Category Archives: Ephesians 4

The Truth Behind “It is finished.”

For if you forgive other people when they sin against you, your heavenly Father will also forgive you.  But if you do not forgive others their sins, your Father will not forgive your sins.  Matthew 6:14-15

Be kind and compassionate to one another, forgiving each other, just as in Christ God forgave you.  Ephesians 4:32

This is the time of year when we, as Christ followers, remember the three events which all happened within a few weeks of each other and which changed our world forever: the crucifixion, the resurrection, and Pentecost.  Within the Christian world, different groups have tended to focus more on one of these events or another.  In my particular flavor of Christianity, we tend to focus more on the resurrection than on the other two; so much so, in fact, that I sometimes lose the practical significance of either the crucifixion or of Pentecost.  This week, as an exercise to help me balance this, I have been thinking a lot about the crucifixion.

In The Gathering this past Sunday, I challenged everyone to consider their daily routine, their life and their world without the crucifixion.  What would it look like?  What would it be like?  It made for some interesting discussion, as we each began to come to grips with what the crucifixion means to us individually.

So, I have also been asking the same question with regard to the entire church.  What does the crucifixion mean for us corporately?  What would “church” look like without it?  For me (so far) the picture is both simple and scary: there would be little forgiveness and there would be little grace.  I believe that because, over and over again, scripture draws a clear and convincing connection between God’s forgiveness of us and our forgiveness of each other.  Don’t …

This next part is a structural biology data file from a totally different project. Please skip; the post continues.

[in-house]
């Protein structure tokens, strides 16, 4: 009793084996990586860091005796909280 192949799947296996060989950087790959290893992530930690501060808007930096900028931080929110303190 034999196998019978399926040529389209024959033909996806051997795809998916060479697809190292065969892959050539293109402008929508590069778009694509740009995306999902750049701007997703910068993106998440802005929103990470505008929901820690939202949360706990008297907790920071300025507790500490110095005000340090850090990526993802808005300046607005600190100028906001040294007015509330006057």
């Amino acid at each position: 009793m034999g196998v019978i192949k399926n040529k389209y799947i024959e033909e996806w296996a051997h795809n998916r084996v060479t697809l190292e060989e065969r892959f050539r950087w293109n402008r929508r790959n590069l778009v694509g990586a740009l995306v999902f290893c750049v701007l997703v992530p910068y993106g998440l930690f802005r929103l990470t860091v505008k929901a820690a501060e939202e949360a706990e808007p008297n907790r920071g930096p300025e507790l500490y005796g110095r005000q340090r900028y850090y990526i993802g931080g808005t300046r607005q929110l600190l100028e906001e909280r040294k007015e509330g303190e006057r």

Trust as the Means of Healing

Tuesday Re-mix:

“…speaking the truth in love, we will in all things grow up into him who is the Head, that is, Christ.” Ephesians 4:15

I was maybe 9 or 10 years old.  I was at church (Dad was a pastor…I was ALWAYS at church), playing with a friend out on the church playground.  It had rained, so there was plenty of opportunity for slipping and sliding.  One of us had the brilliant idea of using the slippery circumstances to stand up on the slide and “surf” down it.  The “brilliance” of the idea, however, was soon overshadowed by the sharp pain on the back of my head after it hit the slide on my way down.  I couldn’t see it, but I knew it had to be bad by the way everyone kept reacting to it, and by the way my parents threw me into the back seat of the car and sped off to the hospital.

stitchesThis was a day I would face yet another fear on my long list of childhood phobias.  This was a fear near the top of the list, one I had carefully and gratefully avoided until now: stitches. I can still remember the word coming out of the doctor’s mouth…He was almost apologetic about it, and yet he was certain.  I wanted to ask, “Are you sure?” But I could see it in his eyes.  There would be no getting out of this.  I knew it was inevitable.  So I mustered up all the trust I could find and I put myself in his trained and skillful hands.  Mind you, I didn’t really have a choice, so “bravery” or “courage” probably are not the right words to describe it.  But I did it.  I faced my fear by trusting in someone else.…

Unity is the Pathway to Doctrinal Purity

Tuesday Re-mix – This is a popular post from last year, updated and resubmitted for your consideration and comments.

Then we will no longer be infants, tossed back and forth by the waves, and blown here and there by every wind of teaching and by the cunning and craftiness of men in their deceitful scheming. Ephesians 4:14

Over the years, as my passion for unity in the church has intensified, some of my more conservative brothers and sisters in Christ have expressed concern that too much emphasis on unity could actually hurt the church, especially in the area of doctrinal purity.  The premise is, I think, that we can have complete unity or we can have doctrinal purity, but we cannot have both, i.e., that the two concepts are somehow mutually exclusive.  That concern is understandable, even predictable…but badly misplaced.  The call to Biblical unity is not a call to some sort of compromise in order to get along.  Moreover, maintaining doctrinal purity should not mean constant pushing and shoving to keep people in line.  Some in the church believe that, in order to keep our doctrine pure, we’ve got to step on a few toes and bang a few heads.